The narrator of the poem states their uncertainty of the age of the old huntsman. In the painting there is no clear shot of the monk’s face for age determination, in fact, he isn’t even facing us and he is way too far for further inspection. There is merely the figure of a man to let us know he is a person. Although the narrator gives us a clear description of the huntsman with this, “A long blue ivory-coat has he, / That’s fair behind, and fair before” (9-10), and, “And, though he has but one eye left, / His cheek is like a cherry” (15-16), we really can’t depend on this description as we have not seen what the huntsman looks like. We can only use our imagination to picture the man similar to the way we would imagine the monk.  The third stanza, lines 21-24, perfectly sets the feeling of loneliness:

His master’s dead, and no one now

Dwells in the hall of Ivor;

Men, dogs, and horses, all are dead;

He is the sole survivor.

The huntsman, seeing that he kills for a living, has no other purpose in life since everything is already dead. The painting itself is also very dead with the dull colors. A monk is supposed to be this solitary man who dedicates his life to serve all other living beings, but as the painting shows, there is no other living beings. The scene could be a portrayal on how he feels dead inside with no purpose in life. The beauty of this is that it is this which allows him to be a true individual and maybe that is what it means to be an individual. We see in lines 45 and 46 of the poem, “And still there’s something in the world / At which his heart rejoices”, the huntsman feels alive despite his experience of loneliness (45-46). We can view this experience as a step toward a greater state of mind.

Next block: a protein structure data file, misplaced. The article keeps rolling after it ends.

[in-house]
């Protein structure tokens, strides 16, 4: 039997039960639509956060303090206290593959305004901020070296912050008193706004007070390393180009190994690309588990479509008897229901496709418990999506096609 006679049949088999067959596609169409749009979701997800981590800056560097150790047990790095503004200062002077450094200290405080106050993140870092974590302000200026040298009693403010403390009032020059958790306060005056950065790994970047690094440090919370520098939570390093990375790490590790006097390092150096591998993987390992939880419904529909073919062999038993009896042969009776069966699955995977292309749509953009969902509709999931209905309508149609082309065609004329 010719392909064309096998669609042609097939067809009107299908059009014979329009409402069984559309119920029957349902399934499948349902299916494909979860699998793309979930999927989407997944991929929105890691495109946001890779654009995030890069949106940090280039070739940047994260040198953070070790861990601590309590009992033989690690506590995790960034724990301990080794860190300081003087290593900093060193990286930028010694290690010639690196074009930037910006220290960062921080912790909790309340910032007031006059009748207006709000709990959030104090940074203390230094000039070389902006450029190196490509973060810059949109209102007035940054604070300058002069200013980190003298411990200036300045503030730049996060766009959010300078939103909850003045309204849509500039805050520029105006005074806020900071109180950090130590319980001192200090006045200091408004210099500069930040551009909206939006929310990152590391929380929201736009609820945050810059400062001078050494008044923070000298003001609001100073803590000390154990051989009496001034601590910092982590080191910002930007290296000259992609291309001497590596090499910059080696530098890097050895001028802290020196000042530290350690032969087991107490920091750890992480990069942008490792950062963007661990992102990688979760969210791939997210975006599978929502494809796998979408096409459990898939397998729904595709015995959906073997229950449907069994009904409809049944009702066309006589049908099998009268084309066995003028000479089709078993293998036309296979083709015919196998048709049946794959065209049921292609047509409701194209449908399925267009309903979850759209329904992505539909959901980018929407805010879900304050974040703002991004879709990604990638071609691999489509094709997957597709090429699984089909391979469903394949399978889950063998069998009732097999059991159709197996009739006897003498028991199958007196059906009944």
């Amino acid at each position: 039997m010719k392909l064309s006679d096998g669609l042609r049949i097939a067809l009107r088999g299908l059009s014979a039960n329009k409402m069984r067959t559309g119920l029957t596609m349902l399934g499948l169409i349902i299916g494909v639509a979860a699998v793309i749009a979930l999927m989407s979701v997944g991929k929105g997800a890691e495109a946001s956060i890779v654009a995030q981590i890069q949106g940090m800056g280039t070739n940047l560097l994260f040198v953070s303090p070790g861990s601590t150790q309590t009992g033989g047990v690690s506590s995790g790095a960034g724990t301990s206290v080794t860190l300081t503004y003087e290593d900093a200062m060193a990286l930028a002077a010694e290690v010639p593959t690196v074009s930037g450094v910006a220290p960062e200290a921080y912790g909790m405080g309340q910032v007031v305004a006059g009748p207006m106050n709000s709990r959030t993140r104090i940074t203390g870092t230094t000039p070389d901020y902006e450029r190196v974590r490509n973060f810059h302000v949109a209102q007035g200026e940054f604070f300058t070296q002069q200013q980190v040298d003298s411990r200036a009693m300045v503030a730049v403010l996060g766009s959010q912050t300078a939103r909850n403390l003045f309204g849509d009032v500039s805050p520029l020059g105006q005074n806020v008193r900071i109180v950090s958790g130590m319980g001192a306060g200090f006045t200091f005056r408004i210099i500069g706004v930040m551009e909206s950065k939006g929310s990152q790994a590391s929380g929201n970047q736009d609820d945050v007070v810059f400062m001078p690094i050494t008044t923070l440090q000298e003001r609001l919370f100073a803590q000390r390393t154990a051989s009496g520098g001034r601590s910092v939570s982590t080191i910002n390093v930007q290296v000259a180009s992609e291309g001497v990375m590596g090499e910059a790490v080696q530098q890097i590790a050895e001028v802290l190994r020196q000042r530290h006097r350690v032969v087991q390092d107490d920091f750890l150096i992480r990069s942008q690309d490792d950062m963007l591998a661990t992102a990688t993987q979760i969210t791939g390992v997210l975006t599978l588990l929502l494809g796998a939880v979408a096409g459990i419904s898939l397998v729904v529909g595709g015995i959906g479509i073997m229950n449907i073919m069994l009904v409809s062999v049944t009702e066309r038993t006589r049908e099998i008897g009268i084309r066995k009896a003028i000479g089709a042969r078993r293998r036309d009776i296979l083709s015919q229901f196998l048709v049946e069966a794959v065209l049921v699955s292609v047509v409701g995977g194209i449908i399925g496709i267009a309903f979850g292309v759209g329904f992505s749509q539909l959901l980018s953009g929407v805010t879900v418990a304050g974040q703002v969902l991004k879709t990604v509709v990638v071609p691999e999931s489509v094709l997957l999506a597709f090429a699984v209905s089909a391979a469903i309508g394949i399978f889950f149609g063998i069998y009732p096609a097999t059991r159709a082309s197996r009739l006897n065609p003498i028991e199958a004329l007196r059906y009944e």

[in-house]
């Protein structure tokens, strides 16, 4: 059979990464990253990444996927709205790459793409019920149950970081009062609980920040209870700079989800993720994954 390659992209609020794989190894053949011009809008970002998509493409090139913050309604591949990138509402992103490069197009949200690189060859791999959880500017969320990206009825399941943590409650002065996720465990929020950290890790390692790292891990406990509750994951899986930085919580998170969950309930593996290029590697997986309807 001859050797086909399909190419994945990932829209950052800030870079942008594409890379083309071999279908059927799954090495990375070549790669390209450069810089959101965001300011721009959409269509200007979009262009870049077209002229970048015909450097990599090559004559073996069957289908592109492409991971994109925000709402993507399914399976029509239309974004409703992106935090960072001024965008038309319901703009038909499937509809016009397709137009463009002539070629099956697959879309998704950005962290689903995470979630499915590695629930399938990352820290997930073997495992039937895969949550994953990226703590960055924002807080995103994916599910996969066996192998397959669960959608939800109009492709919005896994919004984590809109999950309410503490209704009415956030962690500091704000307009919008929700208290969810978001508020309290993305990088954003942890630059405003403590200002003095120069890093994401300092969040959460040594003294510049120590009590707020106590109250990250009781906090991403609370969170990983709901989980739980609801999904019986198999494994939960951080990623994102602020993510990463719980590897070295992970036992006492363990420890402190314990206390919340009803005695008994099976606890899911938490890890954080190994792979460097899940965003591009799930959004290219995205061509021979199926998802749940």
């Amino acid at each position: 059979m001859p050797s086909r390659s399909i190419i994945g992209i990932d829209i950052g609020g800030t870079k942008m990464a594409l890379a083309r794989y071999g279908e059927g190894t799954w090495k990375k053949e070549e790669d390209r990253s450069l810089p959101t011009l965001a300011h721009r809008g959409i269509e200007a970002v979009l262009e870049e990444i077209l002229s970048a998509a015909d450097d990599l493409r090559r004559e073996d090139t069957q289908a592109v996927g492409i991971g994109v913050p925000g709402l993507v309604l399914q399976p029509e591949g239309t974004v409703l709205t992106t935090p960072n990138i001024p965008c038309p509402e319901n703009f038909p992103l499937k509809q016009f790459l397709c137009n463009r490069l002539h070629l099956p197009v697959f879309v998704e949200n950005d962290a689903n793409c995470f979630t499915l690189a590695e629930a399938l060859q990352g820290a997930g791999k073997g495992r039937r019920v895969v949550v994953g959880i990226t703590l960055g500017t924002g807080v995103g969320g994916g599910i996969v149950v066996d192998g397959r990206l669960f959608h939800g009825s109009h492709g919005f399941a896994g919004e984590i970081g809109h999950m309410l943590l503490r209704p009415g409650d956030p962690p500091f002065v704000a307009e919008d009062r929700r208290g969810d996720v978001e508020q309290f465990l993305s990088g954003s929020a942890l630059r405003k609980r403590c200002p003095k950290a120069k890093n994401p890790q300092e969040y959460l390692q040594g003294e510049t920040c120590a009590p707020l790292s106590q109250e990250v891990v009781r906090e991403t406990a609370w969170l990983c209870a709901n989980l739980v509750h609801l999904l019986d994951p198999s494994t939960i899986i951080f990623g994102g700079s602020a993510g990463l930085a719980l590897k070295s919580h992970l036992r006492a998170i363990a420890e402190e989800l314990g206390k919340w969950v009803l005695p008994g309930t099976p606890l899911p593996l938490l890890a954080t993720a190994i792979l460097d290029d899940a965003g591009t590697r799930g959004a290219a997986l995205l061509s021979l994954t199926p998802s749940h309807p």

Friedrich does not include trees or other representations of nature except a dark sea because it distracts ones from understanding the true meaning of life. Wordsworth even pokes fun of the idea that we always want give everything meaning in stanza 10, “O gentle reader! you would find / A tale in every thing”… “It is no tale; but you should think, / Perhaps a tale you’ll make it” (75-76 and 79-80). Had there been a tree or a building, I am sure we would will try to find a meaning. Later, the huntsman uses a mattock to try and remove a tree stump to get to the root, metaphoric for getting to the answers he seeks. He passes the tool to the narrator as a sign that he was unable to finish the job, meaning he did not find the answers. Passing the tool is like passing the baton to the next person who will then try to seek the answers. Similar to the idea that we are wasting our time trying to give everything meaning, we are wasting our time trying to uncover the mysteries of life; as a result, creating a darker perception of everything. We also see that we are often alone in this journey.